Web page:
The first few months were difficult but I was lucky; after just four weeks on ART I was undetectable and had CD4 count of 850. Living with HIV has only been a burden mentally, I had to be strong and accept that this was my life now.

It’s been four years since and now I only remember I have it when I read an article and see HIV mentioned. Taking my medication every morning is a habit, just like having a coffee when I wake up. I get tested every three months, I’m always on top of my health and I live a much healthier lifestyle with clean eating and workouts.

The biggest challenge for me was to accept that I am not disgusting and that I am not dirty. I have always been honest about my status with partners, I have never been discriminated. People in Spain are very open-minded and to a certain extent, more educated about HIV than people in Ireland. I have gained a lot of muscle which boosts my confidence and lost a lot of fat – keeping my workout routine and eating well has been crucial.

I’d like our community to have a stronger voice. During pride events we should have more HIV awareness, to fight this horrible stigma and show that people living with HIV have very normal lives.

-Anonymous


My HIV story started in 2014 when I got accepted as in the cabin crew of the emirates airlines; which was one of my dreams… I was preparing to get my visa to move to Dubai and got advised to do some tests in my home country before moving over.

One of these tests was HIV. I tested positive and since you are not allowed to live in Dubai if you test positive I withdrew my application silently. I was also so scared because back then I didn’t know anything about it.

In a country like Lebanon, being gay is not known since you have to hide it… We have some gay clubs but they are undercover and you can’t even kiss there. So you can imagine how living with HIV is. The great thing is that I can get treated and the doctor is wise enough to help and be there for me.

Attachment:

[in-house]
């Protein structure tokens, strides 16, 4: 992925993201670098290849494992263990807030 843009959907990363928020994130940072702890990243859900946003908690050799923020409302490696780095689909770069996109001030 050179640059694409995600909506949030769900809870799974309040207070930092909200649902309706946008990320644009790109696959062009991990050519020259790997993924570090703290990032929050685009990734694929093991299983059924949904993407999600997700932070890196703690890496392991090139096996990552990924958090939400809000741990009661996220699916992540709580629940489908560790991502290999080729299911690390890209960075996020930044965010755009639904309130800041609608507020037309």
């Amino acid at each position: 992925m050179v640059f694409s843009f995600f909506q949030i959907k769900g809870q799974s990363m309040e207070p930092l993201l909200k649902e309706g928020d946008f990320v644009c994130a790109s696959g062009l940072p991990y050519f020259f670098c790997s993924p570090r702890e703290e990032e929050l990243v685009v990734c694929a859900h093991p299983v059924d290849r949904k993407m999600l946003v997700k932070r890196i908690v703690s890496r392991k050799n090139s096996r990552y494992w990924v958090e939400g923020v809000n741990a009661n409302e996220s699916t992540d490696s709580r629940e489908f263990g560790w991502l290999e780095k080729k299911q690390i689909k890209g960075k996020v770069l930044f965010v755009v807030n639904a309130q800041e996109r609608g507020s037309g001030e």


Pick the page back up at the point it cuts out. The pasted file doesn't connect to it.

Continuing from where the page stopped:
What is good about HIV is something I will always say: what doesn’t kill you makes you stronger. For me now all other problems are minor. And in the end, I’m alive and this thing I have is just a pill per day. As long as I am staying healthy everything is good.

One of the challenges is the stigma here. My status should be top-secret. I will be heavily discriminated if people find out I am positive; my parents, my dates and maybe my friends as well. Whenever I go on a date and things start getting serious, it is the hardest time for me as I should confess about my case. Something that is always hard and ALWAYS ends badly with break up. No one here accepts the fact of dating a positive guy. So I’ve been single the past 3 years and I’m not willing to date again in my country.

Another thing, I am/was a manager in a gym for 7 branches… Working there for years. I forgot a medicament bottle in my office. My colleague went to get a paper while I was having lunch so I let them in… They saw the bottle and knew what it was (I don’t know how)… The next day I was terminated from the job. They said it will be confidential and I hope it will… I was treated like I stole something. And now I am unemployed.

I wish people in the Middle East and Gulf area are more aware of what HIV really is. I wish they start treating us like normal people. What’s happening here is so unfair.

-Joseph

Message from QuestionMark: Joseph hasn’t been able to find a job since and right now is planning to move to Europe where he aims to seek asylum. Do you know anyone with legal expertise that could advise him on the issue? If yes, please send an email to iam@mikemark.com